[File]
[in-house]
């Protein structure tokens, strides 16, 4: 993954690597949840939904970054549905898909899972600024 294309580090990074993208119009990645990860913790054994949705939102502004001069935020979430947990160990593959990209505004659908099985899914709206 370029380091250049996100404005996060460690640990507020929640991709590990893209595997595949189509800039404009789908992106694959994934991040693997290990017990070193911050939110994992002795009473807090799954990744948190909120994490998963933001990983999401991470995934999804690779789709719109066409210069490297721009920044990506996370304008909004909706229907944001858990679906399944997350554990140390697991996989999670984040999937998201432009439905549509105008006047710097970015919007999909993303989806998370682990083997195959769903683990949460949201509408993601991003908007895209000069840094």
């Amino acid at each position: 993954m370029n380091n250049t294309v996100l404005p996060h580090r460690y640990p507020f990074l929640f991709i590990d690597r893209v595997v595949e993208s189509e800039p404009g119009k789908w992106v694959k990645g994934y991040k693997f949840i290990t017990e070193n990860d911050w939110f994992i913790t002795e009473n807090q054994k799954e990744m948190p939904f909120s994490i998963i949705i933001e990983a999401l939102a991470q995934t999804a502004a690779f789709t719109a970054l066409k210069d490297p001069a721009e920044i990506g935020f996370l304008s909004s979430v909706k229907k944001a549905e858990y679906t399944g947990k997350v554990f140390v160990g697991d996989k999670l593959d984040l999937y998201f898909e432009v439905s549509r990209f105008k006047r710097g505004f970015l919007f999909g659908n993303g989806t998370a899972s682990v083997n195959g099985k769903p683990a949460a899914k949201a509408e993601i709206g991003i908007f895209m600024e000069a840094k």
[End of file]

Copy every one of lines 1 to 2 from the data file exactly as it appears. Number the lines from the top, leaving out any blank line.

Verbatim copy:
[in-house]
């Protein structure tokens, strides 16, 4: 993954690597949840939904970054549905898909899972600024 294309580090990074993208119009990645990860913790054994949705939102502004001069935020979430947990160990593959990209505004659908099985899914709206 370029380091250049996100404005996060460690640990507020929640991709590990893209595997595949189509800039404009789908992106694959994934991040693997290990017990070193911050939110994992002795009473807090799954990744948190909120994490998963933001990983999401991470995934999804690779789709719109066409210069490297721009920044990506996370304008909004909706229907944001858990679906399944997350554990140390697991996989999670984040999937998201432009439905549509105008006047710097970015919007999909993303989806998370682990083997195959769903683990949460949201509408993601991003908007895209000069840094």